Public Health Study Committee Wraps Up Summer Work

Oct 26, 2017

A legislative study committee on public health issues voted Thursday to recommend the General Assembly take action on diabetes and the state’s nursing shortage as it wrapped up its work ahead of the next legislative session.

In recent years diabetes action plans have failed at the Statehouse. But this year’s study committee showed momentum.

Eskenazi pharmacist Jasmine Gonzolva, a non-legislative member of the committee, says much of the focus is on screening and prevention.

More than 32 percent of Hoosiers are obese according to the latest assessment in the so-called State of Obesity Report.

The annual report from the Trust for America’s Health and Robert Wood Johnson Foundation ranks Indiana 10th worst in the country for obesity. It was 15th last year.

The Indiana University School of Medicine is getting $25 million from the Lilly Endowment to recruit new scientists to Indiana, and to pair them up directly with big Indiana companies.

Medical school research dean Anantha Shekhar says it aims to fast-track the creation of treatments from discoveries about cancer, diabetes, Alzheimer’s and more.

He says new technologies like gene sequencing are facilitating those applications faster than ever.

Global Panorama / https://www.flickr.com/photos/121483302@N02/

Two congressmen are calling on the federal Justice Department to investigate drug companies—including Indianapolis-based Eli Lilly—for possible price fixing of insulin products.

In a letter, Vermont senator Bernie Sanders and Maryland representative Elijah Cummings criticize three insulin manufacturers for skyrocketing insulin prices. The letter alleges the prices have been raised in tandem with each other, indicating potential collusion.

Alex E. Proimos / https://www.flickr.com/photos/proimos/

A diabetes prevention program developed in Central Indiana is the first preventative care program eligible for Medicare expansion. The initiative is now being offered at YMCAs across the country.

The model for the The Diabetes Prevention Program was developed by Dr. David Marrero, a researcher at the Indiana University School of Medicine.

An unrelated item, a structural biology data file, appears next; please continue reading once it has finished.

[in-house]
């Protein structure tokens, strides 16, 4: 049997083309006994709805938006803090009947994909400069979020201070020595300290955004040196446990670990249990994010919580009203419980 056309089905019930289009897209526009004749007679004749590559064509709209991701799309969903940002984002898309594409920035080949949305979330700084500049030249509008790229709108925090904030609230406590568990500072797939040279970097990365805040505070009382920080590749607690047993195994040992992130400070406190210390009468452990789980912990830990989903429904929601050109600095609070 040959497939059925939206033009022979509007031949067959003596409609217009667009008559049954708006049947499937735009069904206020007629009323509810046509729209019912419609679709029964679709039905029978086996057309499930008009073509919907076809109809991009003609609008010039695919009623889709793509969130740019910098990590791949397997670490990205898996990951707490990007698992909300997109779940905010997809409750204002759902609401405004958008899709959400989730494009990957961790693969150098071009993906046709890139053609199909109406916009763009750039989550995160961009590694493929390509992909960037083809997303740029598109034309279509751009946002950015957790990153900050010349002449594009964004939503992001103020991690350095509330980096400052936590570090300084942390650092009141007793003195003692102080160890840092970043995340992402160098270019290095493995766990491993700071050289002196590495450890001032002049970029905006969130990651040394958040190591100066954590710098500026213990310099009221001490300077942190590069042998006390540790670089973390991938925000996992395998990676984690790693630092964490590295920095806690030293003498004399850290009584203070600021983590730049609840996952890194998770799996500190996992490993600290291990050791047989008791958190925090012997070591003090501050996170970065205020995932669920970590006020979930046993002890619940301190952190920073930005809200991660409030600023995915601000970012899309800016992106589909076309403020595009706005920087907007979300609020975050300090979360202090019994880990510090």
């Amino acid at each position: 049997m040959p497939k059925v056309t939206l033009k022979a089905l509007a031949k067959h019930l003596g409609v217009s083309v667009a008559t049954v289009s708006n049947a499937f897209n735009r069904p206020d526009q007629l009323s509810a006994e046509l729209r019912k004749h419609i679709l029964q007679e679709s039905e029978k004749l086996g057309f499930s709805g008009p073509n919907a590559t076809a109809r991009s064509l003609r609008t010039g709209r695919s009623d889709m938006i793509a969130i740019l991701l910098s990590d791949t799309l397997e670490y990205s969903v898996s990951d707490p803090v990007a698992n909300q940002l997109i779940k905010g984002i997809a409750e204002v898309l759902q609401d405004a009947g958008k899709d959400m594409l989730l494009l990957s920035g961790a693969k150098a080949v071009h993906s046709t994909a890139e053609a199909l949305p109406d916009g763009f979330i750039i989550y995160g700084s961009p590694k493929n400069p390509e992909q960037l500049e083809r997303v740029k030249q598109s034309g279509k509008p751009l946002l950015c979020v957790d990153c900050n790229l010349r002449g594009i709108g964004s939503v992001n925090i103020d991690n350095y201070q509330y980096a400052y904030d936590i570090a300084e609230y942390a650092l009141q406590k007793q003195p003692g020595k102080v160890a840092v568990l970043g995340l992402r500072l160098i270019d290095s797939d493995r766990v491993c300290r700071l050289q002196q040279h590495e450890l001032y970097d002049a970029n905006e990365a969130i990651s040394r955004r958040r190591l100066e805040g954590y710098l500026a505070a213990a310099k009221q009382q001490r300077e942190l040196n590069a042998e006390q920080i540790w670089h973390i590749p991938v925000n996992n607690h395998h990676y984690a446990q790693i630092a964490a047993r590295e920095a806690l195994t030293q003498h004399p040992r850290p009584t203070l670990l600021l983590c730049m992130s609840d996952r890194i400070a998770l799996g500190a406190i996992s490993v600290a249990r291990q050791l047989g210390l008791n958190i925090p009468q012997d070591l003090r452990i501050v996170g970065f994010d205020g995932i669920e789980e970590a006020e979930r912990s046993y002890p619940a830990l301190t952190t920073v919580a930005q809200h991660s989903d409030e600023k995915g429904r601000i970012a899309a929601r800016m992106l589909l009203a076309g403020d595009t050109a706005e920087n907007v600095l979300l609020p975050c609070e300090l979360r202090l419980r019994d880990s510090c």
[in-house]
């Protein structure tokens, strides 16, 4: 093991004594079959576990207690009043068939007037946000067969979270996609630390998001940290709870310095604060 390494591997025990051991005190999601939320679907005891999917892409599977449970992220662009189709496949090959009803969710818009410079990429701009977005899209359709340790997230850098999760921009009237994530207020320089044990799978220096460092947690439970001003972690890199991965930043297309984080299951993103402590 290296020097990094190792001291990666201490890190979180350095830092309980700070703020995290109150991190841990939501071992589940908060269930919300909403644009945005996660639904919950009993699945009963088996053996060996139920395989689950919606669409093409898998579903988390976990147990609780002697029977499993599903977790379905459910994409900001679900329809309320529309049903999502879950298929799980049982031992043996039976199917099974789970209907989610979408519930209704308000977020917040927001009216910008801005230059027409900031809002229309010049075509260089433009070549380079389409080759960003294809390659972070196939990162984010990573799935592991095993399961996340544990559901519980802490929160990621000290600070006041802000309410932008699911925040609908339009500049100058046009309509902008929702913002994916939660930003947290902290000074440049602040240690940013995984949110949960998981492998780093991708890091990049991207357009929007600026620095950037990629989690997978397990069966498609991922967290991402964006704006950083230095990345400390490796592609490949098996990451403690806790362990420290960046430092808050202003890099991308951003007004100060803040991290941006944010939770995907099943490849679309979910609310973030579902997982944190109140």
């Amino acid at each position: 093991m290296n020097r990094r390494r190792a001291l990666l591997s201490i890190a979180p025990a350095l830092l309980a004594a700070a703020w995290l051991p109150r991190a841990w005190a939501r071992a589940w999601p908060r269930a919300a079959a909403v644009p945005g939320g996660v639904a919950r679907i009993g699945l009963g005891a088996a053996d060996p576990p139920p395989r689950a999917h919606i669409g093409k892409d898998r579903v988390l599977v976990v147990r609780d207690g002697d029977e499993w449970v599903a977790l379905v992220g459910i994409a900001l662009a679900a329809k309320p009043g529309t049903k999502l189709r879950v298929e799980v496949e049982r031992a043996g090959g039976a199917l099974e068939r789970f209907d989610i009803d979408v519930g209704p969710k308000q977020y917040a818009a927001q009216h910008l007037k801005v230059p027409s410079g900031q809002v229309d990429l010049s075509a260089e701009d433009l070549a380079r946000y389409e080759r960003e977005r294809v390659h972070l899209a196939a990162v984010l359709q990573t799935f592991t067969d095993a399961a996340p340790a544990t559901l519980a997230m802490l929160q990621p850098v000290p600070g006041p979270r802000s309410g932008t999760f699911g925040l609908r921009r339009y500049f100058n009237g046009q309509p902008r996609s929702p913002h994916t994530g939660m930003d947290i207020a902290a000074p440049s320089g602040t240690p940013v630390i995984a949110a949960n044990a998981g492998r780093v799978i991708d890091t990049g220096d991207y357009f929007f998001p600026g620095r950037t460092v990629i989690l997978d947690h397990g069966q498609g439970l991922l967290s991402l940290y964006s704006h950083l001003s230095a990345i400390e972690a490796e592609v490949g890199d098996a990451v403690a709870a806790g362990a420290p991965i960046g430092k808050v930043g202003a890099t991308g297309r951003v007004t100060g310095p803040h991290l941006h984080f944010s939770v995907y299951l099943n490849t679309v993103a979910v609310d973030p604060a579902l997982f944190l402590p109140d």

Eligibility for Medicare expansion is a win he’s been waiting for.

Steve Baker / https://www.flickr.com/photos/littlebiglens/15609140207

Indiana ranks 41st in the country for overall health, according to the latest America's Health Rankings report from the United Health Foundation.

And it's the third year in a row Indiana has landed in the exact same spot.

United Healthcare of Indiana Medical Director Julie Daftari says even though the state's ranking is unchanged from last year, Indiana still had several victories.

State Researchers Link Heart, Alzheimer's Diseases

Aug 11, 2015
Alex E. Proimos / https://www.flickr.com/photos/proimos/

A group of Indiana researchers is finding evidence that better treatment of cardiovascular disease could reduce the chance of a person developing Alzheimer’s.

Researchers at Indiana University and the Regenstrief Institute in Indianapolis compared the rates of Alzheimer’s in Nigerians and African Americans over 20 years.

In 1991, African Americans were twice as likely to have Alzheimer’s as their Nigerian counterparts. Researchers attributed the disparity to genetics.

But 20 years later, the two groups experienced nearly the same rate of Alzheimer’s disease.

Taki Steve / https://www.flickr.com/photos/13519089@N03/

Indiana University researchers are seeing success with a new treatment for adult-onset diabetes and obesity.

The research found that a new treatment combining three hormones—glucagon, glucagon-like-peptide and gastric-inhibitory-peptide—into a single molecule can help lower blood sugar levels and address excess body weight.

IU Distinguished Professor of Chemistry Richard DiMarchi co-led the research, and he says bringing those three hormones together increases their effectiveness.

A new study in the journal Health Affairs estimates that a penny-per-ounce tax on soft drinks and other sugary beverages could prevent about 240,000 cases of diabetes per year, and 8,000 strokes and 26,000 premature deaths over a decade (or 2,600 per year).

Yes, death by soda.

So the analysis got me thinking: Our behavior is hard to predict, right? I know mine is.